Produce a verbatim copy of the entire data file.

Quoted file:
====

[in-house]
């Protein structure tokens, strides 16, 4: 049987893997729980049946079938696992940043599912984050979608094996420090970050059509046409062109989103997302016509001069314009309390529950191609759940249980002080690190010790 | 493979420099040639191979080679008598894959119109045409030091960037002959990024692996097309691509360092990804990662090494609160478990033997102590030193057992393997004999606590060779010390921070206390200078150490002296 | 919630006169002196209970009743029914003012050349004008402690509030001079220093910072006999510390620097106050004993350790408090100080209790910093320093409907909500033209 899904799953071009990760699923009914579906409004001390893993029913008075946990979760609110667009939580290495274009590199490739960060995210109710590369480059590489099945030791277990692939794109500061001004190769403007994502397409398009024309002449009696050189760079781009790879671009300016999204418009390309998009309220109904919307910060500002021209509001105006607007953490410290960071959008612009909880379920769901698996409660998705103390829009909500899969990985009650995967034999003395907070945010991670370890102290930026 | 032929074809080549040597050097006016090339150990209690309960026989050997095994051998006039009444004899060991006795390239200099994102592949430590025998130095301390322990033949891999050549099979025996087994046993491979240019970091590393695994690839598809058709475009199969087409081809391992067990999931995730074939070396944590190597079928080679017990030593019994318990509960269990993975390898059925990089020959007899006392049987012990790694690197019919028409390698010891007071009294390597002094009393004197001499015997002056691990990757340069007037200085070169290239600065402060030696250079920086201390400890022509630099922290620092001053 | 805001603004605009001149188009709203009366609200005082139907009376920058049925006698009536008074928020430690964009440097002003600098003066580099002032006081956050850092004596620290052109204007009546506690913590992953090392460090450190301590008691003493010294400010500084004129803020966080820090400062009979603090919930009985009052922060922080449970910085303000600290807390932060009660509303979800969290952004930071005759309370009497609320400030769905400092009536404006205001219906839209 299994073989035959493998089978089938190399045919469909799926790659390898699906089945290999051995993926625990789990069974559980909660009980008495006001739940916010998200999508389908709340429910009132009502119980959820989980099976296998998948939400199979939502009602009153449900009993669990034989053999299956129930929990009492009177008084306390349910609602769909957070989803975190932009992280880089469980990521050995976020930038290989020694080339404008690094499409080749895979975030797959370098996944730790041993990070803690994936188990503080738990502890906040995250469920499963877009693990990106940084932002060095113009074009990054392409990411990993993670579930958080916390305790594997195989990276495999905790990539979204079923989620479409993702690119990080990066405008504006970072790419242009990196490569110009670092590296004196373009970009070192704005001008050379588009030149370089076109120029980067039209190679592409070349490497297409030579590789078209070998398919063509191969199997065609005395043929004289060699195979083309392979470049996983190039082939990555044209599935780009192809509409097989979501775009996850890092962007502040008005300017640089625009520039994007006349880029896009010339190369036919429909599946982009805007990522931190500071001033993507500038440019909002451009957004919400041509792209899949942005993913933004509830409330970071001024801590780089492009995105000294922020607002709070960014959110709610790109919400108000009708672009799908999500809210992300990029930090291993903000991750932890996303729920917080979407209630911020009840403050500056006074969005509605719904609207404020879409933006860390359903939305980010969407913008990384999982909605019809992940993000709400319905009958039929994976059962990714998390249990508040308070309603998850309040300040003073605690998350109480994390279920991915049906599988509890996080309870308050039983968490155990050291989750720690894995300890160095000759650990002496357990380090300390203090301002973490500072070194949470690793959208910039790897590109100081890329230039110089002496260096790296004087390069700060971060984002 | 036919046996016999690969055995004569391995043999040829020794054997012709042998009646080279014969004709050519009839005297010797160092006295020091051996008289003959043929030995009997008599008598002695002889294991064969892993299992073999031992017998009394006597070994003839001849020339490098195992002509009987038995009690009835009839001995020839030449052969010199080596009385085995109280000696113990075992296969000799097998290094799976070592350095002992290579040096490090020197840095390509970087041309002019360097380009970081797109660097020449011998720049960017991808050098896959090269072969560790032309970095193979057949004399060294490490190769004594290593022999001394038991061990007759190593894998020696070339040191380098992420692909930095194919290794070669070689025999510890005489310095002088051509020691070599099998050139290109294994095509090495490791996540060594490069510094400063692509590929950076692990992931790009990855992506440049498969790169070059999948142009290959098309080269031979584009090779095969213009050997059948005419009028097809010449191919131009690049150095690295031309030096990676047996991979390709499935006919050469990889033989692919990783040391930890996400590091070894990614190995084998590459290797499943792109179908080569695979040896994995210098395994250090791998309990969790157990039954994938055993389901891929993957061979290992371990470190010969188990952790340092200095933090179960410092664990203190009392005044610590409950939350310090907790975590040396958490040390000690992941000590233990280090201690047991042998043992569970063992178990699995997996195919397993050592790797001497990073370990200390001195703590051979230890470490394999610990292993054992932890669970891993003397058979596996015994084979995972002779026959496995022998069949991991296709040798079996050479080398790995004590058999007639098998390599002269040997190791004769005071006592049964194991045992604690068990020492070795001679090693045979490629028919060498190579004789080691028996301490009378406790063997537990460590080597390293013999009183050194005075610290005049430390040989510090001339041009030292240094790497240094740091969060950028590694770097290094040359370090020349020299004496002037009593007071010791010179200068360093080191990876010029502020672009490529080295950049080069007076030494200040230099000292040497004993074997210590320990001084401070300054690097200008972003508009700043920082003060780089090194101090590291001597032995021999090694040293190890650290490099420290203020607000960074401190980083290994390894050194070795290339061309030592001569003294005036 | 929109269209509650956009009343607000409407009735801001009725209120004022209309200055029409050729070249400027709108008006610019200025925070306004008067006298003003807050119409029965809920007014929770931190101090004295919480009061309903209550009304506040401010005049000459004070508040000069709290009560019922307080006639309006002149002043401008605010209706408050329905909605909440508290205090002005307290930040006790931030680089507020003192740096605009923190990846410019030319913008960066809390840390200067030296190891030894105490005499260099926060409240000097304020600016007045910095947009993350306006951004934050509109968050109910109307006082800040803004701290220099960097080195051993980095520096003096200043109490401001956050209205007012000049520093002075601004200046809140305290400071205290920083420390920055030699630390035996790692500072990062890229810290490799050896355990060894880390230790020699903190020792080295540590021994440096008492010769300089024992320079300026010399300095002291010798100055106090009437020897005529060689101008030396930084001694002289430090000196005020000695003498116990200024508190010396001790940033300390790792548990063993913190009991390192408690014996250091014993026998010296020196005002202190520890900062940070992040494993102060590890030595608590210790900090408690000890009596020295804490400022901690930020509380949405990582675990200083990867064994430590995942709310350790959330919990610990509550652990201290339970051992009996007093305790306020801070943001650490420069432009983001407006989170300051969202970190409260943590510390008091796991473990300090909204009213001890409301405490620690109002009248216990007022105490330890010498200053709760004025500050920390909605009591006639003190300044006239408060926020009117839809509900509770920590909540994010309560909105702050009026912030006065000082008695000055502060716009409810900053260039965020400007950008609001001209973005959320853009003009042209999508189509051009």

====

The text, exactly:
[in-house]
């Protein structure tokens, strides 16, 4: 049987893997729980049946079938696992940043599912984050979608094996420090970050059509046409062109989103997302016509001069314009309390529950191609759940249980002080690190010790 | 493979420099040639191979080679008598894959119109045409030091960037002959990024692996097309691509360092990804990662090494609160478990033997102590030193057992393997004999606590060779010390921070206390200078150490002296 | 919630006169002196209970009743029914003012050349004008402690509030001079220093910072006999510390620097106050004993350790408090100080209790910093320093409907909500033209 899904799953071009990760699923009914579906409004001390893993029913008075946990979760609110667009939580290495274009590199490739960060995210109710590369480059590489099945030791277990692939794109500061001004190769403007994502397409398009024309002449009696050189760079781009790879671009300016999204418009390309998009309220109904919307910060500002021209509001105006607007953490410290960071959008612009909880379920769901698996409660998705103390829009909500899969990985009650995967034999003395907070945010991670370890102290930026 | 032929074809080549040597050097006016090339150990209690309960026989050997095994051998006039009444004899060991006795390239200099994102592949430590025998130095301390322990033949891999050549099979025996087994046993491979240019970091590393695994690839598809058709475009199969087409081809391992067990999931995730074939070396944590190597079928080679017990030593019994318990509960269990993975390898059925990089020959007899006392049987012990790694690197019919028409390698010891007071009294390597002094009393004197001499015997002056691990990757340069007037200085070169290239600065402060030696250079920086201390400890022509630099922290620092001053 | 805001603004605009001149188009709203009366609200005082139907009376920058049925006698009536008074928020430690964009440097002003600098003066580099002032006081956050850092004596620290052109204007009546506690913590992953090392460090450190301590008691003493010294400010500084004129803020966080820090400062009979603090919930009985009052922060922080449970910085303000600290807390932060009660509303979800969290952004930071005759309370009497609320400030769905400092009536404006205001219906839209 299994073989035959493998089978089938190399045919469909799926790659390898699906089945290999051995993926625990789990069974559980909660009980008495006001739940916010998200999508389908709340429910009132009502119980959820989980099976296998998948939400199979939502009602009153449900009993669990034989053999299956129930929990009492009177008084306390349910609602769909957070989803975190932009992280880089469980990521050995976020930038290989020694080339404008690094499409080749895979975030797959370098996944730790041993990070803690994936188990503080738990502890906040995250469920499963877009693990990106940084932002060095113009074009990054392409990411990993993670579930958080916390305790594997195989990276495999905790990539979204079923989620479409993702690119990080990066405008504006970072790419242009990196490569110009670092590296004196373009970009070192704005001008050379588009030149370089076109120029980067039209190679592409070349490497297409030579590789078209070998398919063509191969199997065609005395043929004289060699195979083309392979470049996983190039082939990555044209599935780009192809509409097989979501775009996850890092962007502040008005300017640089625009520039994007006349880029896009010339190369036919429909599946982009805007990522931190500071001033993507500038440019909002451009957004919400041509792209899949942005993913933004509830409330970071001024801590780089492009995105000294922020607002709070960014959110709610790109919400108000009708672009799908999500809210992300990029930090291993903000991750932890996303729920917080979407209630911020009840403050500056006074969005509605719904609207404020879409933006860390359903939305980010969407913008990384999982909605019809992940993000709400319905009958039929994976059962990714998390249990508040308070309603998850309040300040003073605690998350109480994390279920991915049906599988509890996080309870308050039983968490155990050291989750720690894995300890160095000759650990002496357990380090300390203090301002973490500072070194949470690793959208910039790897590109100081890329230039110089002496260096790296004087390069700060971060984002 | 036919046996016999690969055995004569391995043999040829020794054997012709042998009646080279014969004709050519009839005297010797160092006295020091051996008289003959043929030995009997008599008598002695002889294991064969892993299992073999031992017998009394006597070994003839001849020339490098195992002509009987038995009690009835009839001995020839030449052969010199080596009385085995109280000696113990075992296969000799097998290094799976070592350095002992290579040096490090020197840095390509970087041309002019360097380009970081797109660097020449011998720049960017991808050098896959090269072969560790032309970095193979057949004399060294490490190769004594290593022999001394038991061990007759190593894998020696070339040191380098992420692909930095194919290794070669070689025999510890005489310095002088051509020691070599099998050139290109294994095509090495490791996540060594490069510094400063692509590929950076692990992931790009990855992506440049498969790169070059999948142009290959098309080269031979584009090779095969213009050997059948005419009028097809010449191919131009690049150095690295031309030096990676047996991979390709499935006919050469990889033989692919990783040391930890996400590091070894990614190995084998590459290797499943792109179908080569695979040896994995210098395994250090791998309990969790157990039954994938055993389901891929993957061979290992371990470190010969188990952790340092200095933090179960410092664990203190009392005044610590409950939350310090907790975590040396958490040390000690992941000590233990280090201690047991042998043992569970063992178990699995997996195919397993050592790797001497990073370990200390001195703590051979230890470490394999610990292993054992932890669970891993003397058979596996015994084979995972002779026959496995022998069949991991296709040798079996050479080398790995004590058999007639098998390599002269040997190791004769005071006592049964194991045992604690068990020492070795001679090693045979490629028919060498190579004789080691028996301490009378406790063997537990460590080597390293013999009183050194005075610290005049430390040989510090001339041009030292240094790497240094740091969060950028590694770097290094040359370090020349020299004496002037009593007071010791010179200068360093080191990876010029502020672009490529080295950049080069007076030494200040230099000292040497004993074997210590320990001084401070300054690097200008972003508009700043920082003060780089090194101090590291001597032995021999090694040293190890650290490099420290203020607000960074401190980083290994390894050194070795290339061309030592001569003294005036 | 929109269209509650956009009343607000409407009735801001009725209120004022209309200055029409050729070249400027709108008006610019200025925070306004008067006298003003807050119409029965809920007014929770931190101090004295919480009061309903209550009304506040401010005049000459004070508040000069709290009560019922307080006639309006002149002043401008605010209706408050329905909605909440508290205090002005307290930040006790931030680089507020003192740096605009923190990846410019030319913008960066809390840390200067030296190891030894105490005499260099926060409240000097304020600016007045910095947009993350306006951004934050509109968050109910109307006082800040803004701290220099960097080195051993980095520096003096200043109490401001956050209205007012000049520093002075601004200046809140305290400071205290920083420390920055030699630390035996790692500072990062890229810290490799050896355990060894880390230790020699903190020792080295540590021994440096008492010769300089024992320079300026010399300095002291010798100055106090009437020897005529060689101008030396930084001694002289430090000196005020000695003498116990200024508190010396001790940033300390790792548990063993913190009991390192408690014996250091014993026998010296020196005002202190520890900062940070992040494993102060590890030595608590210790900090408690000890009596020295804490400022901690930020509380949405990582675990200083990867064994430590995942709310350790959330919990610990509550652990201290339970051992009996007093305790306020801070943001650490420069432009983001407006989170300051969202970190409260943590510390008091796991473990300090909204009213001890409301405490620690109002009248216990007022105490330890010498200053709760004025500050920390909605009591006639003190300044006239408060926020009117839809509900509770920590909540994010309560909105702050009026912030006065000082008695000055502060716009409810900053260039965020400007950008609001001209973005959320853009003009042209999508189509051009």